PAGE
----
Driven by a lifelong passion for running and weight training, motoring presenter Richard Hammond says it’s good for blokes to maintain their bodywork. He talks to MF about masculinity, mindful runs, and why eating fish and chips with mates is good for you…
“Blokes are allowed to consider self-maintenance now!” declares Richard Hammond, with a mix of triumph and relief. “And it’s great! We should. It makes us nicer, better people. We’re not really blundering idiots who don’t care about ourselves or others.”
Through Hammond’s work on boisterous motoring shows like Top Gear and The Grand Tour, we’re used to seeing him enjoying laddish adventures and juvenile banter, not offering heartfelt meditations on men’s health. But following those high-profile crashes – Hammond spent two weeks in a coma after crashing a jet-powered Vampire dragster at 288mph on a Yorkshire airfield in 2006, then shattered his left knee when he sent a Rimac Concept One supercar tumbling into a Swiss ravine in 2017 – health has become a serious subject for the 52-year-old.
The truth is that Hammond has enjoyed morning runs and weight-lifting sessions for decades. But the effects of those crashes – which ranged from painful physical rehab to dark bouts of depression – have crystallised his views on men’s health.
“I’m lucky,” he says, “because I was brain-injured in that crash, so I spent a lot of time contemplating my mental health. So I’m very alert to the influence of neurochemicals – endorphins and everything else – and the difference in me when I’ve been for a run or been to the gym or eaten carefully or exercised mindfully, which is really critical.”
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Let’s get a few details straight. Hammond has no interest in strict ‘exercise regimes’ or ‘dietary rules.’ He’s not trying to build a Marvel superhero physique – his wife Mindy and daughters Izzy, 21, and Willow, 19, would roll their eyes at him if he tried. And he loves eating fish and chips. He just wants to feel fit and strong so he can enjoy life at full throttle. Whether he’s lifting weights or hiking in the hills, he is motivated by feeling good. And that is a goal which many guys will buy into.
“Healthy things are not always the things we expect,” insists Hammond. “Not everybody is in a position to say: right I’m going to get up at five o’clock and cycle 50 miles, because they have got to go to bloody work, or they live in city, or they haven’t got access to a gym. But there will be things that we all do that keep us sane and well.”
Hammond is promoting the second series of his Discovery+ show Richard Hammond’s Workshop, which charts the chaos of running the classic car restoration business he set up near his home in Herefordshire with automotive ‘wonder family’ Neil, Anthony, and Andrew Greenhouse.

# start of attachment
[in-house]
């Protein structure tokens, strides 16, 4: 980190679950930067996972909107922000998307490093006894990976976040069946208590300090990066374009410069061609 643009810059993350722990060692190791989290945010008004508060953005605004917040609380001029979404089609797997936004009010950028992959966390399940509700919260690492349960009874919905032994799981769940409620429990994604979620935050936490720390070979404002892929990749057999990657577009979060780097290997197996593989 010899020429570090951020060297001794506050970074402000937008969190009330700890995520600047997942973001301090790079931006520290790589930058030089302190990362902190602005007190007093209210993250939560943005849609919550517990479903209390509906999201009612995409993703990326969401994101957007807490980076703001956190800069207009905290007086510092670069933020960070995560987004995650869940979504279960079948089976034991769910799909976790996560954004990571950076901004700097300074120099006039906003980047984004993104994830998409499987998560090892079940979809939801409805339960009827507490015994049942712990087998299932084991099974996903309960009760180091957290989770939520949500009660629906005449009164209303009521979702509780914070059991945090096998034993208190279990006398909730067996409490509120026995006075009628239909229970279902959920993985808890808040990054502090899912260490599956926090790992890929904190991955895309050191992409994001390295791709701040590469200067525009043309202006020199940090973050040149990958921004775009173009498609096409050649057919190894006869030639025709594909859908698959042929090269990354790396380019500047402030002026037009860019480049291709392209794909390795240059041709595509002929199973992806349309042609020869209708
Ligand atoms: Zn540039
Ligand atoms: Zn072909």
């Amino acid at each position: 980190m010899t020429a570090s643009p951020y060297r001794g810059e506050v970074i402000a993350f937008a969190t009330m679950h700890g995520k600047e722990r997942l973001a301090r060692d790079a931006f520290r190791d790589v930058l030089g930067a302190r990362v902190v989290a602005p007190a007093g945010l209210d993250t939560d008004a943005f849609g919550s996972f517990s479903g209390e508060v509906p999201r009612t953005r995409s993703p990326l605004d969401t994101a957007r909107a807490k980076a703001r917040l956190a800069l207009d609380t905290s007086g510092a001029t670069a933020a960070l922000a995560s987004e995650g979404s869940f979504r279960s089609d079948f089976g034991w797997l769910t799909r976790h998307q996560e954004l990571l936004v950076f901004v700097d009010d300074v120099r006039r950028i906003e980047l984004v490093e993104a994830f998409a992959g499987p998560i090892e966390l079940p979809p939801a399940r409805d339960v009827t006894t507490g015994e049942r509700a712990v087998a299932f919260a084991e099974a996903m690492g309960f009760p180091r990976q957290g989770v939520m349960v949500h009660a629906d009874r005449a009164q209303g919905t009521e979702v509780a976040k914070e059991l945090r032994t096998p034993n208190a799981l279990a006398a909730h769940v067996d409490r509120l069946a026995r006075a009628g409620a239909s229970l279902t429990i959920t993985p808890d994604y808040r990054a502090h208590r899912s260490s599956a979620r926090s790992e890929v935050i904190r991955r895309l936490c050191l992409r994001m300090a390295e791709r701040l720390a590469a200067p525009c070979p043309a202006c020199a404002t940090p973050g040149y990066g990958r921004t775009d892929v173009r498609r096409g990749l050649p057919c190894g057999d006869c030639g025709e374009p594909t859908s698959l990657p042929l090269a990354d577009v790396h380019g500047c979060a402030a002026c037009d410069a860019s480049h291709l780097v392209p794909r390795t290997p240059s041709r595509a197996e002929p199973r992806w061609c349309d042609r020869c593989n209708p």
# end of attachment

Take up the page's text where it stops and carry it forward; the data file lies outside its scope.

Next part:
Hammond’s love of cars is, in itself, proof that men are pretty good at looking after things – whether it’s sports cars, motorbikes, guitars, or their own body – if we really want to. During the laddish noughties Hammond kept his fitness hobbies private, as though it was somehow deemed unacceptable for a man to take an interest in his own health. But men have moved on – and Hammond welcomes the transformation.
“I do think it is changing,” insists Hammond. “But it (men’s health) can sometimes seem exclusive, as though it’s only worth looking after yourself if you’re already in perfect condition and looking and feeling great. Well, who is? This is about basic maintenance!”
Look after your bodywork. Keep your engine running. Use whatever motoring metaphor you like, the message remains the same: men of all ages need to respect their health. That’s why Hammond maintains a well-stocked home gym.
“Bench, free weights… I use adjustable free weights so you can ratchet them up,” he says. “I have three different routines that I do. For example, that might be shoulders and back. But I don’t want to bulk up. So I will stretch and then I will work through 5-6 exercises. And I’ll go through that three times. I don’t do long – half an hour or 40 minutes. But afterwards I feel fabulous. And it means the day is already a winner.”
He has adopted a ‘fractional’ approach to lifting, which helps to maximise his workouts. “There is really nuts,” he laughs. “I like to work to exhaustion. So I just count to ten slowly. I really enjoy the slow pace and the stretch. And this is where I might sound nuts or I might be a genius, but I count the reps as fractions – 1 twelfth, 1 sixth, 1 quarter, 1 third – so I am activating my mind at the same time as my body. And I feel it turbocharging everything.
“And then on the final set, I go for 14 reps. But I count that final set in twos – ‘1, 2’, then ‘3, 4’. Because when I get to 10 I’m approaching exhaustion. And it hurts like bloody hell! But by doing it in twos, if I’ve done 11, I know I’m going to do 12 because they’re paired. And then it’s just one more pair: 13-14. So it is completely OCD but it totally works. And I love it!”
The invisible thread which connects all of Hammond’s health activities is mindfulness, by which he simply means doing things in a conscious way. When he lifts weights, he likes to actively turn on relevant muscle groups and work through the full range.